In an email to USA TODAY, Mannoor said they integrated the microbes and mushroom in a way that "the cyanobacteria is able to make the energy by photosynthesis while the mushroom provide it with the suitable "shelter" to do so". The cyanobacteria on the mushrooms cap photosynthesized under the light and it sent electrons through the conductive graphene approximately measuring 65 nanoAmps of current. The graphene nanoribbons acted like nano-probes that access the bio-electrons from the cyanobacterial cells.
Clusters of energy-producing cyanobacteria were attached to a typical button mushroom using 3D-printing technology, alongside an electrode network to harness the power they produce.
Researchers at the Stevens Institute of Technology, New Jersey have added cyanobacteria (commonly known as blue-green bacteria) and graphene nanoribbons to the cap of the mushrooms to generate and collect electricity.
"By integrating cyanobacteria that can produce electricity, with nanoscale materials capable of collecting the current, we were able to better access the unique properties of both, augment them, and create an entirely new functional bionic system". "These are the next steps, to optimise the bio-currents, to generate more electricity, to power a small LED."A big plus for the experiment was the fact that the bugs on the fungus lasted several days longer compared with cyanobacteria placed on other surfaces".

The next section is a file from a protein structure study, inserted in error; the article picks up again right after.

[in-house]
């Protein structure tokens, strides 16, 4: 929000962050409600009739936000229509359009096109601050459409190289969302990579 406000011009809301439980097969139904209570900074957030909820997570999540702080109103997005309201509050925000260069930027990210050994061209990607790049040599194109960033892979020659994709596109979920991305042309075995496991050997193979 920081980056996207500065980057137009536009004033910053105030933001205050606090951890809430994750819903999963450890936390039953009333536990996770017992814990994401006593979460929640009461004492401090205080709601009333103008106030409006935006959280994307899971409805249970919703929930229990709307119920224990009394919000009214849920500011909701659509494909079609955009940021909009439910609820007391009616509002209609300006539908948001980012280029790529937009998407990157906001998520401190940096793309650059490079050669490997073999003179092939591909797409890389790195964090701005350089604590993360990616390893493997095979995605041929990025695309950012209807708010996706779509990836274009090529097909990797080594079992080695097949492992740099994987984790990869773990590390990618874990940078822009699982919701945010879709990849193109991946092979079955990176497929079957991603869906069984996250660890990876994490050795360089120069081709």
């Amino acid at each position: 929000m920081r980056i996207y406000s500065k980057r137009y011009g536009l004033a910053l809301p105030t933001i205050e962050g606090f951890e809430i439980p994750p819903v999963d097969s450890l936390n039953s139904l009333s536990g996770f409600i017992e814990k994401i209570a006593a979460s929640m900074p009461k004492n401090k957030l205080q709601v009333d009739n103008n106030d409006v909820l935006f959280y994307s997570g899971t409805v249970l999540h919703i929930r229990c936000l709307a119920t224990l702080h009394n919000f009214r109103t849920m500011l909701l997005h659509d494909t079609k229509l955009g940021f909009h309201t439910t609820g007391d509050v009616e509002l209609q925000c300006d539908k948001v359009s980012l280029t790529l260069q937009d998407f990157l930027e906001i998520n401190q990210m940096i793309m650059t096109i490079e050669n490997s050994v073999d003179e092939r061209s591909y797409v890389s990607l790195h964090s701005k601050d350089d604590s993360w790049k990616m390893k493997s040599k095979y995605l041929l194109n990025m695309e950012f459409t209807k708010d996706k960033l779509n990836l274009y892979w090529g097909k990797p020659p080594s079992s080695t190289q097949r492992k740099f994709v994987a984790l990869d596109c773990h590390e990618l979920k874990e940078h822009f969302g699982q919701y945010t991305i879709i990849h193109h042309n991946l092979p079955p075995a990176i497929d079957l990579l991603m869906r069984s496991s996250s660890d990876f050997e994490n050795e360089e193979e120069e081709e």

To solve this problem, scientist Sudeep Joshi decided that environment for the bacteria to become mushrooms.
Joshi said that down the road the cyanobacteria-mushroom hybrid could even be a renewable source of energy. "We showed for the first time that a hybrid system can incorporate an artificial collaboration, or engineered symbiosis, between two different microbiological kingdoms", Joshi says.
To create a bionic mushroom that can generate electricity, the researchers 3D-printed cyanobacteria contained in hydrogen directly onto button mushroom caps in a spiral pattern. When they shined a light on the mushroom, it activated cyanobacterial photosynthesis and produced a photocurrent.
Joshi and Mannoor discovered they could produce more electricity depending on the density and alignment of the bacteria.
"With this work, we can imagine enormous opportunities for next-generation bio-hybrid applications", Mannoor says.
'For example, some bacteria can glow, while others sense toxins or produce fuel. "By seamlessly integrating these microbes with nanomaterials, we could potentially realise many other awesome designer bio-hybrids for the environment, defence, healthcare and many other fields".